Tuesday Train #164

IMGP5385RawConvRailway Safety, its not that hard, if the gates have started to go down, and the lights are flashing, don’t cross the tracks. There is a little bit of forced perspective from a telephoto lens, and VIA Train 85 is moving very slowly as it departs Kitchener’s station heading west as the crew waits on the gates activating and going down, but this kid rushing the lights is putting themselves squarely in harms way, they don’t know that a 2nd train isn’t coming by faster on the other track, or they could have misjudged the speed of the train. As a railfan, every time I’m out at the lineside (and always off railway property, but thats a rant for another day) taking pictures near a crossing, seeing people run the crossing signals gives me a lump in my throat, I can only imagine the feeling of the crews in the cabs of a locomotive knowing that there is nothing they can do to stop or avoid a collision if someone misjudges running in front of them or stops.

If you’re an educator or a parent, and you run across this post, pleast teach your students or your children railway safety. Operation Lifesaver is out there, talk to them for info for your classroom or your home:



Tuesday Train #163

The Plinthed Locomotives of Eastern Ontario, 3/3 – Cornwall Street Railway 17

IMGP5260RawConvCornwall was once served by an electric freight and streetcar line. Centre Cab freight motor 17 is all that is left of that in the City. It is also facing an uncertain future, as while the City has set aside money in the budget to stabalize and start restoration, it may be moved from where it is, to another location in the City. There is also interest from other museums in Eastern Ontario in aquiring the locomotive if it is to be disposed of.

Tuesday Train #162

The Plinthed Locomotives of Eastern Ontario, 2/3 – Grand Trunk Railway 1008

IMGP5288RawConvGrand Trunk Railway E-10a No.1008, a Pre-Canadian National Ralways locomotive built by the Canadian Locomotive Company in Kingston in 1910. This locomotive is preserved on a stretch of track with a wooden baggage car and coach near the Upper Canada Village in Morrisburg. And it’s on the verge of becoming homeles. The St Lawrence Parks Commission which manages the parkland along the St Lawrence River in this area is looking to dispose of the locomotive as they are no longer able or willing to maintain it. Hopefully one of several reputable groups looking at the locomotive is able to aquire it and keep it close to where it is in Ontario.


When all Glues have failed you…

Learning, this is at the end of the day, a hobby about learning. Learning about prototypes, how to build things, how things work, how to get things done. There are so many ways people do things out there. I’ve previously written about a side project of an HO Scale police car I was building with LED lights. I’ve had nothing but problems with this project. I’ve mangled two sets of the fantastic LED lighting units from Evans Design LEDs. So what did I do, I recently ordered a third set!!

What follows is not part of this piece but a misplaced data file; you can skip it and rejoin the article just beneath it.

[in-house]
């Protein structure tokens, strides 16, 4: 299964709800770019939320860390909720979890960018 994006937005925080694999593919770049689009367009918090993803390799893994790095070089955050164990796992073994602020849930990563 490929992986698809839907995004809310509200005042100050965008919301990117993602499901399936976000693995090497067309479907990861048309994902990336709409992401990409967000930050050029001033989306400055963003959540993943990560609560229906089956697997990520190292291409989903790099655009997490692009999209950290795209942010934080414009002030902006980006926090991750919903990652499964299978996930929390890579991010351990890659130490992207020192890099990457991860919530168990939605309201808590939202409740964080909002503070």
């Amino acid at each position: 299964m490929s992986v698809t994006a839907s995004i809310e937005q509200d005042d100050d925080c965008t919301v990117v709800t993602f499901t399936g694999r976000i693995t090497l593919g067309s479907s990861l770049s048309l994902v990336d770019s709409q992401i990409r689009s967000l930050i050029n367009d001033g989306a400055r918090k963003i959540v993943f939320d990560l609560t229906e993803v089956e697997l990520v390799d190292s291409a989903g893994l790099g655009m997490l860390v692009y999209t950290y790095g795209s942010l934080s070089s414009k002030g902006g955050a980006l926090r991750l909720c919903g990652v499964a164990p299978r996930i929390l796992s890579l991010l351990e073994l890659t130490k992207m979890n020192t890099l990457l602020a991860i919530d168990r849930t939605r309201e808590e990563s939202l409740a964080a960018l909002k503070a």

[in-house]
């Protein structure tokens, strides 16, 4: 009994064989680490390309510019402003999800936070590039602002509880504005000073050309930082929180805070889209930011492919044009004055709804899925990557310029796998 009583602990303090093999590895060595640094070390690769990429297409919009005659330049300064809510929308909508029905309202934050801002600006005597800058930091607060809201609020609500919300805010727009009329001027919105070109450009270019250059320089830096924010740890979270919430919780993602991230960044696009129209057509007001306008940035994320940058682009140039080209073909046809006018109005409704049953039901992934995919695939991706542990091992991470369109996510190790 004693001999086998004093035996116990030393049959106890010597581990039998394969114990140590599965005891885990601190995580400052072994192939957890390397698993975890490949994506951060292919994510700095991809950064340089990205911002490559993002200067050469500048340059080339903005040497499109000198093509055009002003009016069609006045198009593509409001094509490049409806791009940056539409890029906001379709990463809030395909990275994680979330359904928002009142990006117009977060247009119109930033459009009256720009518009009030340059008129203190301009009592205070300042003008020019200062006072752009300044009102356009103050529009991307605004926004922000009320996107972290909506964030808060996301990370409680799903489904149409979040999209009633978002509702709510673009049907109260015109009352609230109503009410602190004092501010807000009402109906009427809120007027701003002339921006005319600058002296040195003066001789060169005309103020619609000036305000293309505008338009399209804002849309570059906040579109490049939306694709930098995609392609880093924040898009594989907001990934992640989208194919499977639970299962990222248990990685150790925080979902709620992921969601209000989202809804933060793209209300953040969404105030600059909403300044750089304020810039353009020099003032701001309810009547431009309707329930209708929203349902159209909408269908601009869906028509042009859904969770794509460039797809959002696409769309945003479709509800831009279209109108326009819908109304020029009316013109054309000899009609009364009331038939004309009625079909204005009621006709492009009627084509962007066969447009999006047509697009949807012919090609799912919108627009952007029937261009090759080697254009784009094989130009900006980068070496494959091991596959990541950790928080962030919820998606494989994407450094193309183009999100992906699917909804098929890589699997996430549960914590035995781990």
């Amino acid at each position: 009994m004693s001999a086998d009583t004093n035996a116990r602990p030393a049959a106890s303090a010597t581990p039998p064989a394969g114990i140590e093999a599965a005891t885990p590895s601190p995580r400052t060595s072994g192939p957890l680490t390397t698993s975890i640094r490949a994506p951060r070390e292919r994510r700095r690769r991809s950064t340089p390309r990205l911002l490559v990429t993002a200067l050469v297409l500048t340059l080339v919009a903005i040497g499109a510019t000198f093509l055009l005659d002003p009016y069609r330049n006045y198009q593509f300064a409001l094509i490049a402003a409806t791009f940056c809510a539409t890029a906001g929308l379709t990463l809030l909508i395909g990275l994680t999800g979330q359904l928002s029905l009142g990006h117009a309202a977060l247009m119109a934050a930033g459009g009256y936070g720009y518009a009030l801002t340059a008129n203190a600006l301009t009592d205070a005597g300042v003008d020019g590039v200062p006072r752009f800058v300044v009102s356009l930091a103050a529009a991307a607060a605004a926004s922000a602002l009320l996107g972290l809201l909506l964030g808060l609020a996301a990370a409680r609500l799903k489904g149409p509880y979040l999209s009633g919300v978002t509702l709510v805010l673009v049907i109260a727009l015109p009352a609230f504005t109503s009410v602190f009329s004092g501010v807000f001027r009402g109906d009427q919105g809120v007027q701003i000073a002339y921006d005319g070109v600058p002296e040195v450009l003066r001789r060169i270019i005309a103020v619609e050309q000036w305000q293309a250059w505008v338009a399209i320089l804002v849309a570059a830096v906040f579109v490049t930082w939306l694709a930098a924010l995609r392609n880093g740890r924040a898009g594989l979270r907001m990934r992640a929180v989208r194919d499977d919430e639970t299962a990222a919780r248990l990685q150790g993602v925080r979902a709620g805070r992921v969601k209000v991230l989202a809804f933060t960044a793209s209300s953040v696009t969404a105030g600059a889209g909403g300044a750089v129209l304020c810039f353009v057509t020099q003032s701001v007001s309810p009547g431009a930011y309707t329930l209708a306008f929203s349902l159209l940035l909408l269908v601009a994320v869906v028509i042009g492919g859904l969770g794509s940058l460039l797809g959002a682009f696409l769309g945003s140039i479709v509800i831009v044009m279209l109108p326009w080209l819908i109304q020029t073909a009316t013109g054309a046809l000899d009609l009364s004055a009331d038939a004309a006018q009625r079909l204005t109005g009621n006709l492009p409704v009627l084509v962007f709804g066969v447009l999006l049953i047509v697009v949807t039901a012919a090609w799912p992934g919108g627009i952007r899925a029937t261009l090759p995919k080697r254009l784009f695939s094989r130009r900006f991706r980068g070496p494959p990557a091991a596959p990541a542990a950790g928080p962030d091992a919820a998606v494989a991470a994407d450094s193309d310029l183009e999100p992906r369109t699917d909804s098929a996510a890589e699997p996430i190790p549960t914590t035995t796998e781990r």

Hey, we’re looking like a police car again with flashing lights hidden inside the vehicle.

So, when I got the package on Wednesday this week, the LED set has been modified, instead of being pre connected to a giant hub, each string was separate, and once they were run instead of having a giant nest on the end of the wire, I’d have to wire them up myself. I thought, this would make life easier for maneuvering, and I was right. What was still going wrong, was all my technique for trying to install the LEDs and get them to hold in place. I was using LED wax, trying CA glue, just nothing. Then I thought of a product that was on my to try list for a while after seing how useful it was from friends. A product called Bondic, which, as they are quite clear, is not a glue. What it is, is a Ultraviolet (UV) light cured plastic. It comes in a dispenser with a UV LED, and you put a little bit of the liquid out, and hit it with the LED for 4 seconds, and it becomes solid. It may not be a glue, but it works like one when it comes to affixing LEDs inside a model. Now you only get one shot at it, so you need to be sure, but so long as you take your time, it works well.

The Bondic kit, and the inside of the police car with the wires Bondic’d? into place.

Its a product that takes some learning, as you need to build it up in thin layers if you need to fill a large area, as it only cures where the UV light can hit it, you can’t use it in a place where you can’t get the UV light to shine in, and if the layer is too thick, the top will harden and the interior won’t, but it’s absolutely fantastic to use. Saying all that about needing to learn, this lunkhead blasted ahead at 11pm on a Wednesday night to use it on a project after he got home from his Rec Soccer game as he was so frustraited at the project he either wanted it done, or dumpstered. As the short videos below show, the lighting now qualifies as done!! Some cleanup on the model, paint the bright red interior dark like a Toronto police car, and then decals and install. Hurray for progress!!